There are two important, though strange, reasons why director Marcel Carné’s Le jour se lève (Daybreak, 1939) is still considered an important element of French filmmaking. First, and probably most importantly, it is considered by many critics to be the greatest cinematic example of French poetic realism—I do not concur and will speak to that momentarily. Second, it was suppressed not once but twice for two very extreme reasons. With a resume like this, is it any wonder why Le jour se lève retains a place in some critics’ film Pantheon? Alas, for me, at least, it does not shine quite so brightly.
Jean Gabin was the greatest French actor of his generation. He worked with the best French directors: Jean Renoir, Julien Duvivier, Jacques Becker, and René Clément, on some of the most important films to come out of France in the 1930s through the 1950s. Still, he was a difficult man to work with and he had a notorious eye for the ladies—specifically one named Marlene Dietrich. As such, when he did try to make it in Hollywood during the days of Vichy France, things went very poorly for him and he never became an international star like his fellow countrymen Maurice Chevalier or Charles Boyer. Still, he embodied the handsome, hard-working man with a strong conscience that appealed to French audiences—hence, his portrayal of François in Le jour se lève.
François is a simple foundry worker who falls in love with an innocent flower shop girl, Françoise (Jacqueline Laurent). Sounds simple enough, doesn’t it? Well, from the very first minute of the movie you know it’s not, because a man gets shot and proceeds to have one of the most over-the-top death scenes ever—falling down not one flight of steps, but several—and then is only pronounced dead by a blind man (Georges Douking) poking him with a stick. The police come and our hero and murderer, François, barricades himself in his room for a day so he can remember everything that led up to the moment that he pulled the trigger. Ah, but this isn’t your ordinary Hollywood flashback. No, no one says, “It all began…” to us or an interrogating detective—just a simple dissolve and we are in the foundry with François when he first meets Françoise. This was such a revolutionary film technique that it was deemed too confusing for the audience and a title card had to be added at the beginning of the film to explain what was going on.
The story itself is intriguing and allegorical at the same time. Of course, François represents the recently defeated Popular Front and the police are viewed as pawns of Fascism, this is where the poetic realism comes into play, but at heart the film is nihilistic and depressing. Think about it, François falls in love with an idealized woman (Laurent) who is distracted by womanizing dog trainer, Valentin (Jules Berry), who promises to take her to beautiful, European hotspots. And while she refuses to engage in a sexual relationship with the hard-working François, she most assuredly begins such a relationship with a man who trains animals to do what he wants. Oh, and then there’s Clara (Arletty)—the woman smart enough to leave Valentin and to see what a good man François is. Perhaps I’m biased here, but in a way, François got what he deserved in the end because Clara was obviously the best woman for him, but instead he throws her over for the idiotic, and dare I say it, boring, François.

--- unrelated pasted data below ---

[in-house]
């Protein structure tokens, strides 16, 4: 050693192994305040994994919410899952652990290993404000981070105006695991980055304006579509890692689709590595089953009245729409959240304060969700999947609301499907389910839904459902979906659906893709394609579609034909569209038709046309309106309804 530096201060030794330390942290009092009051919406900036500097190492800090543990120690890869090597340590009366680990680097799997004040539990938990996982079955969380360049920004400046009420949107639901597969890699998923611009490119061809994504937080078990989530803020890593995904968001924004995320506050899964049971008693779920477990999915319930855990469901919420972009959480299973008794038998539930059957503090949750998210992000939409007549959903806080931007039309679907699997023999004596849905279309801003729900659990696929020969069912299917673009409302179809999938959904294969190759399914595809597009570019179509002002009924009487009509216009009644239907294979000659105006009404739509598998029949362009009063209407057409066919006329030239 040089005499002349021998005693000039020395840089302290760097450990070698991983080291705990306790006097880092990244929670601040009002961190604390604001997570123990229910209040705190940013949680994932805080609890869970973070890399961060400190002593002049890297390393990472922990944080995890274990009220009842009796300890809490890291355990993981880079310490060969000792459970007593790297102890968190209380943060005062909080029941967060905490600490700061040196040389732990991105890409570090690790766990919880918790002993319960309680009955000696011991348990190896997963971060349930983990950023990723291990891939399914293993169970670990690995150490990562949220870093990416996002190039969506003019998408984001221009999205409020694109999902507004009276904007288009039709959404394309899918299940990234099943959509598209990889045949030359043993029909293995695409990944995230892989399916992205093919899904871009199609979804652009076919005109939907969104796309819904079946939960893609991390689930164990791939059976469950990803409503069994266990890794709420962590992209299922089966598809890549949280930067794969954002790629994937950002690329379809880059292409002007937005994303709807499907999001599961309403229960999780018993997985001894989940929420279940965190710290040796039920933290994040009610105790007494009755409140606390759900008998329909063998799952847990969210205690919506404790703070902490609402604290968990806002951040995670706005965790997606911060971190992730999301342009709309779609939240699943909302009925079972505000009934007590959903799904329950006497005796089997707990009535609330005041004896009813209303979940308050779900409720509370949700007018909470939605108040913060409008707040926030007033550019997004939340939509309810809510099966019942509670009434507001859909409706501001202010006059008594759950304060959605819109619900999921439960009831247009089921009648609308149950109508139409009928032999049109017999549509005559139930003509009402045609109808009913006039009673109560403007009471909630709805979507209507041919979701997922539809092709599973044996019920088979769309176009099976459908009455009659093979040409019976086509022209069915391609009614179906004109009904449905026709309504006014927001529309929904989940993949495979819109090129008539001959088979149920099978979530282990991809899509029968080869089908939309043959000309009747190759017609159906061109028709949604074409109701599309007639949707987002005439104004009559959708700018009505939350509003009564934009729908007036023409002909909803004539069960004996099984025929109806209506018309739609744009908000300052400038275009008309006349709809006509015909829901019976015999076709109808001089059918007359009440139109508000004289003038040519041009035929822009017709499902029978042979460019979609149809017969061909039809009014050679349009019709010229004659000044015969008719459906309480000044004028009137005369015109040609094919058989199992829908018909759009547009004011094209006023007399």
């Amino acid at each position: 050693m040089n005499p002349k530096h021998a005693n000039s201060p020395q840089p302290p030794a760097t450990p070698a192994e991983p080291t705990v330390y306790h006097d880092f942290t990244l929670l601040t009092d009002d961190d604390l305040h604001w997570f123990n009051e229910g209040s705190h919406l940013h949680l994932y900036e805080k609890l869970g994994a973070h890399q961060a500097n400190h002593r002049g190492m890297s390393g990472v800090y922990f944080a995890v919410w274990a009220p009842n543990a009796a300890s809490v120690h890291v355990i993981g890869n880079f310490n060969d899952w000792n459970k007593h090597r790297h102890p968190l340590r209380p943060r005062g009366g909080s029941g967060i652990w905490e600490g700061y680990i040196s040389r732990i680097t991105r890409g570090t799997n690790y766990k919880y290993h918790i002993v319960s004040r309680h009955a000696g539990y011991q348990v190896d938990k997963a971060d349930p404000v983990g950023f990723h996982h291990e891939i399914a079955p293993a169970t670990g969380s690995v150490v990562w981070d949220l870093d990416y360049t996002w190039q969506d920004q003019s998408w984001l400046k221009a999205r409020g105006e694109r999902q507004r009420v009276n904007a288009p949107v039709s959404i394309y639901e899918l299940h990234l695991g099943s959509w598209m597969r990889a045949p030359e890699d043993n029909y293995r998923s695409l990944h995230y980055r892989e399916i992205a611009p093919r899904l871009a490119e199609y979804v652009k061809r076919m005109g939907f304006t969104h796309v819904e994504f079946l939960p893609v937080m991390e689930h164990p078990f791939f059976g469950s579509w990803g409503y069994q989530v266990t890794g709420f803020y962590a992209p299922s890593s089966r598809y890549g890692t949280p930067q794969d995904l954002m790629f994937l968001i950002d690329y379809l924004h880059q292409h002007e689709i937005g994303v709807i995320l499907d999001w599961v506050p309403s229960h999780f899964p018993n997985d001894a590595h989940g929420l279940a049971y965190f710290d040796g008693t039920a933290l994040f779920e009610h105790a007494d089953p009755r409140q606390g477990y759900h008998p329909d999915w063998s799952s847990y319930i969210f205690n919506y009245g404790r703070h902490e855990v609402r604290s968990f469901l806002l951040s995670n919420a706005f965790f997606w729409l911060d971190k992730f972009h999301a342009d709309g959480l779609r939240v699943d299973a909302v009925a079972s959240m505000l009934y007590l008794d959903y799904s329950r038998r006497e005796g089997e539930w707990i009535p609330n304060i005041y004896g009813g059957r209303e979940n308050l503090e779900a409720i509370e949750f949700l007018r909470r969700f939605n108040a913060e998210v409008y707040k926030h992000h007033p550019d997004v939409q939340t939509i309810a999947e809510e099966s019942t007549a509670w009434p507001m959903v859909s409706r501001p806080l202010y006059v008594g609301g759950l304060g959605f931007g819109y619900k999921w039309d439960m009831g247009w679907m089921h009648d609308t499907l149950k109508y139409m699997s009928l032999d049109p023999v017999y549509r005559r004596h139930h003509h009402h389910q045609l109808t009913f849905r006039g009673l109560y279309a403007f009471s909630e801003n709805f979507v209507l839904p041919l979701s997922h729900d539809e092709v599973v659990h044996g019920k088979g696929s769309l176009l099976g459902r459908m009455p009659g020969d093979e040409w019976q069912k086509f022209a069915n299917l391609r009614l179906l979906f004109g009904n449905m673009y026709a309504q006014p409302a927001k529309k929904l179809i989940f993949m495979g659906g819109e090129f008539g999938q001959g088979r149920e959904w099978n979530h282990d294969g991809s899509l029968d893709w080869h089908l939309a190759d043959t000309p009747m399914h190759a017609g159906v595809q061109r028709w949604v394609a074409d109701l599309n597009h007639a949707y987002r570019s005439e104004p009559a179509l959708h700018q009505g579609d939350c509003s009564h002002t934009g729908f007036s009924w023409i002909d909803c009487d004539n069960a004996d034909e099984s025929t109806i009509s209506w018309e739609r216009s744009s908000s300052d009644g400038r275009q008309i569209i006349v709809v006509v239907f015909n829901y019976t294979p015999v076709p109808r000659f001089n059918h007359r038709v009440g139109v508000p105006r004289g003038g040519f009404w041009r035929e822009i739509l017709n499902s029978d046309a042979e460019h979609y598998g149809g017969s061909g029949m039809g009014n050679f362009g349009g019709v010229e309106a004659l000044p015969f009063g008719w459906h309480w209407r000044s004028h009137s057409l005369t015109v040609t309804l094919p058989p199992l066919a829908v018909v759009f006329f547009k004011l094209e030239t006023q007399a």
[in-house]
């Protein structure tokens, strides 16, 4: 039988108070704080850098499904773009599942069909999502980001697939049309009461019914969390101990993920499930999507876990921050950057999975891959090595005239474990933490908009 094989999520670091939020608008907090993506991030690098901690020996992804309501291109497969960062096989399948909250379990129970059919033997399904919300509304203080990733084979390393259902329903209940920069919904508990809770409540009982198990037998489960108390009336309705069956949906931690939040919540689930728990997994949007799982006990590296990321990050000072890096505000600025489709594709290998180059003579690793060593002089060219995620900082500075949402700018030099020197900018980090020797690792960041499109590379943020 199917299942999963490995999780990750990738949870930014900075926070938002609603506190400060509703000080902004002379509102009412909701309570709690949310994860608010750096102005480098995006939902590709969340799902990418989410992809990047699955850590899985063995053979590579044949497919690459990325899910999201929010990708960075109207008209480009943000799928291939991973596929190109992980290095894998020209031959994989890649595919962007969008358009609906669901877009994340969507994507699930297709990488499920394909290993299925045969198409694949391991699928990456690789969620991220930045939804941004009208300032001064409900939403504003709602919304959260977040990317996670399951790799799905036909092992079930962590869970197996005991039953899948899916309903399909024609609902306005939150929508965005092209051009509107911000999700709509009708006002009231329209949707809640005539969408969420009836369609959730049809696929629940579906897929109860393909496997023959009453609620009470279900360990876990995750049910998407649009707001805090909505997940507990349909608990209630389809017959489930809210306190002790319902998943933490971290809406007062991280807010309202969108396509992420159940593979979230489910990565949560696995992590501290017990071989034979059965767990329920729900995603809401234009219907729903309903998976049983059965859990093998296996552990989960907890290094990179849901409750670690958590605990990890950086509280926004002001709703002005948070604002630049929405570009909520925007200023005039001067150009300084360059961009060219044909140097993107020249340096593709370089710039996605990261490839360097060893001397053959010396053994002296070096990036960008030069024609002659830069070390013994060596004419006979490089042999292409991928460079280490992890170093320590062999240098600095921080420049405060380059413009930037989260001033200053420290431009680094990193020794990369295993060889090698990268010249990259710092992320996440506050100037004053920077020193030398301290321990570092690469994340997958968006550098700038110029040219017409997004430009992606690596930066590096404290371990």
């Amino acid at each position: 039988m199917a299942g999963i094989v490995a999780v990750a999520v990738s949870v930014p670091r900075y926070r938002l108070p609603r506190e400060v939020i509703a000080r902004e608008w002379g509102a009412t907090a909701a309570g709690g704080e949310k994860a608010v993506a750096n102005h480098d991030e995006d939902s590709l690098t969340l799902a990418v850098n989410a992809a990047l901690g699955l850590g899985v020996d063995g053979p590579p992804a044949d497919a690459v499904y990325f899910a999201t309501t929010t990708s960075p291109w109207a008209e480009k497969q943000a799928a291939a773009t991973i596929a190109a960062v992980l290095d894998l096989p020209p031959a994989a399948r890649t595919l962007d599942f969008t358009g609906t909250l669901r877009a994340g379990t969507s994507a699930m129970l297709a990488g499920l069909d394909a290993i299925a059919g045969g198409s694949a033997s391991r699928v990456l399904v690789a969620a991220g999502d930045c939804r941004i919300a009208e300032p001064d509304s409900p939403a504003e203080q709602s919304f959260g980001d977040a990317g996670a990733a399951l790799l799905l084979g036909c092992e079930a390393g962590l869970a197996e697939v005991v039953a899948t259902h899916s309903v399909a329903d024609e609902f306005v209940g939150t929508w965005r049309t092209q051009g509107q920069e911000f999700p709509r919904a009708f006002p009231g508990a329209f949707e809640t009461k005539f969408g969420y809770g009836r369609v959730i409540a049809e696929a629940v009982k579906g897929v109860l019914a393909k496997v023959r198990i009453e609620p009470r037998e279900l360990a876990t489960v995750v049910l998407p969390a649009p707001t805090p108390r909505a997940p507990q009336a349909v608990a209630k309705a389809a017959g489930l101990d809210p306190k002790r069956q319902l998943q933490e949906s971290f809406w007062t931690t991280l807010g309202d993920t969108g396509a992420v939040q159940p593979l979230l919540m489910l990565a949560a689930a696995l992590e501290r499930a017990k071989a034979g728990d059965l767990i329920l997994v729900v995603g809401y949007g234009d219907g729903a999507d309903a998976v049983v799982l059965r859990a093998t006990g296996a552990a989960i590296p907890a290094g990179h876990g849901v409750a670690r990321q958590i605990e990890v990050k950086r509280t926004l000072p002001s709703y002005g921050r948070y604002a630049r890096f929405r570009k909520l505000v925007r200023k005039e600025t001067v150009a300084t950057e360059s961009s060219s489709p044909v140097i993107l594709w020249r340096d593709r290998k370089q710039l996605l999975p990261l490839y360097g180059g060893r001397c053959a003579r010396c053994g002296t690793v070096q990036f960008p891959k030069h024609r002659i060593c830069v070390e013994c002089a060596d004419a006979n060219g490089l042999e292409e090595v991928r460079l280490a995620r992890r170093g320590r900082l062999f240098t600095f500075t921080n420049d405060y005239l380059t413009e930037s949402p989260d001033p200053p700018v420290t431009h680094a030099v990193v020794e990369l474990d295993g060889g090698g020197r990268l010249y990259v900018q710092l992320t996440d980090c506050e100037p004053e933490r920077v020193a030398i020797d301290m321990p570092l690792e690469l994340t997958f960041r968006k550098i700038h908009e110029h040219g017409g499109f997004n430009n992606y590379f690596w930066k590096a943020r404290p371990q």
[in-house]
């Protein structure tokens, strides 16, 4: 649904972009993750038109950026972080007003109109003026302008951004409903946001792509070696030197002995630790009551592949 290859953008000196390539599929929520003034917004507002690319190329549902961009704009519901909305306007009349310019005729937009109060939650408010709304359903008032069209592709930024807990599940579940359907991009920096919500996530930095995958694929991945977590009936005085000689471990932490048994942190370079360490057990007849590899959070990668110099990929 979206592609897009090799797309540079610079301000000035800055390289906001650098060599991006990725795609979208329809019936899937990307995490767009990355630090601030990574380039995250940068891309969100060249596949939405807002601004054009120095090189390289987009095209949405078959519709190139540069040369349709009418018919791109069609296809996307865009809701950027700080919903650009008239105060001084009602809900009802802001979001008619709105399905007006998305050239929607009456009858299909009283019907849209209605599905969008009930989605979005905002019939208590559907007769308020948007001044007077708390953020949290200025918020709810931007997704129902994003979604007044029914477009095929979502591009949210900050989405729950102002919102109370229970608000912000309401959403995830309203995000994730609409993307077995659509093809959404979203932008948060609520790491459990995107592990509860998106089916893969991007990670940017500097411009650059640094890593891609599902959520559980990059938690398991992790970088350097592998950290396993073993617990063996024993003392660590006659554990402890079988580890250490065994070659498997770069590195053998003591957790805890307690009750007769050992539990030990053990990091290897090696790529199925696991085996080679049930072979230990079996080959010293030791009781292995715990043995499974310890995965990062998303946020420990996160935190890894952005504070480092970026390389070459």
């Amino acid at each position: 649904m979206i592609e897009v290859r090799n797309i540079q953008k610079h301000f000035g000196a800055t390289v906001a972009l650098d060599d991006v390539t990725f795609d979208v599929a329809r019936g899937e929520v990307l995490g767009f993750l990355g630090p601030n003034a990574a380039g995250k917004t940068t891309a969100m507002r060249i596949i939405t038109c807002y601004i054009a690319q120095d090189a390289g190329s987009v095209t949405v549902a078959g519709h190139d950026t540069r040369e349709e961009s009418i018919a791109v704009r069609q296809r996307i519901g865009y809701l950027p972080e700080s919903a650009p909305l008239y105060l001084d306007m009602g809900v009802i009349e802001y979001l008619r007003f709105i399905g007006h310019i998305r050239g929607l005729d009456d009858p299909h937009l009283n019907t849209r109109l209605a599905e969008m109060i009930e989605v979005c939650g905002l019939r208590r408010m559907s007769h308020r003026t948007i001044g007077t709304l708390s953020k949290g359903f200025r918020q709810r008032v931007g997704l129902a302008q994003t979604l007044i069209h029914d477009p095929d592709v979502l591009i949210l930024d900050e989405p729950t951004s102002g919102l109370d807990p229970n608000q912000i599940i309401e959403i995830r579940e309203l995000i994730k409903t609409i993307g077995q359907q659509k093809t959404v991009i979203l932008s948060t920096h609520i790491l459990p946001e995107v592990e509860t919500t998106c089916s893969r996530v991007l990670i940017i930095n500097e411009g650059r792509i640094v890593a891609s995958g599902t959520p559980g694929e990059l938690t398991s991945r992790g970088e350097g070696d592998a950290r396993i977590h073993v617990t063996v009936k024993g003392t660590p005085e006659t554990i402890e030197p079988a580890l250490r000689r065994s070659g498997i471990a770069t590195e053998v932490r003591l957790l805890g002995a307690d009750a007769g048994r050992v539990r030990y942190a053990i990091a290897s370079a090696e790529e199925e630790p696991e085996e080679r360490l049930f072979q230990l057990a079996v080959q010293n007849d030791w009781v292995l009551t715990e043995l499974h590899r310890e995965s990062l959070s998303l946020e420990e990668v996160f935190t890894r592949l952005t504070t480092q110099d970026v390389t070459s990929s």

Okay, so yes, Le jour se lève is full of poetic realism. François is a working class man with a fatalistic world view who destroys his one shot at happiness by killing someone (although, I would argue that he was on the wrong path in regard to which woman he should choose). From start to finish there is a cloud of bitterness that hangs over the story that is irritatingly devastating. Still, I cannot concur with those who believe this is the masterpiece of the genre—as Jean Renoir’s Grand Illusion (1937) is a far superior film, and while it does not have the quintessential tragic ending as does Le jour se lève, stylistically it is a better representation of poetic realism.
Le jour se lève’s overt socialistic and fatalistic themes did not play well in Vichy France and it was banned in 1940. Not willing to account for their own cowardice and connivance in the wake of the German invasion, Vichy leaders called the film demoralizing, and it was not shown in France again until after the war. As if the Nazis and collaborators weren’t enough, RKO decided it wanted to make a remake of the film in 1947 and attempted to buy up all copies of the movie and destroy them. Now, I like Henry Fonda, but RKO”s remake, The Long Night (1947), was a bastardized, horrible version of Le jour se lève. Thankfully, some people in France kept a few copies of the film out of the hands of RKO and it still lives on today.
Overall, the story of Le jour se lève is intriguing. Still, while I enjoy both Gabin’s and Arletty’s performances (hers more so), I found Laurent and Berry unpleasant to watch. She due to her vacuous personality and he due to his unending need to overact. And, finally, when you begin a film with the ending there needs to be something in the main section of the movie that allows you to understand why someone would commit murder—and here, there is nothing. Instead, at the end you ask yourself, “Really?”—even if it was poetic realism.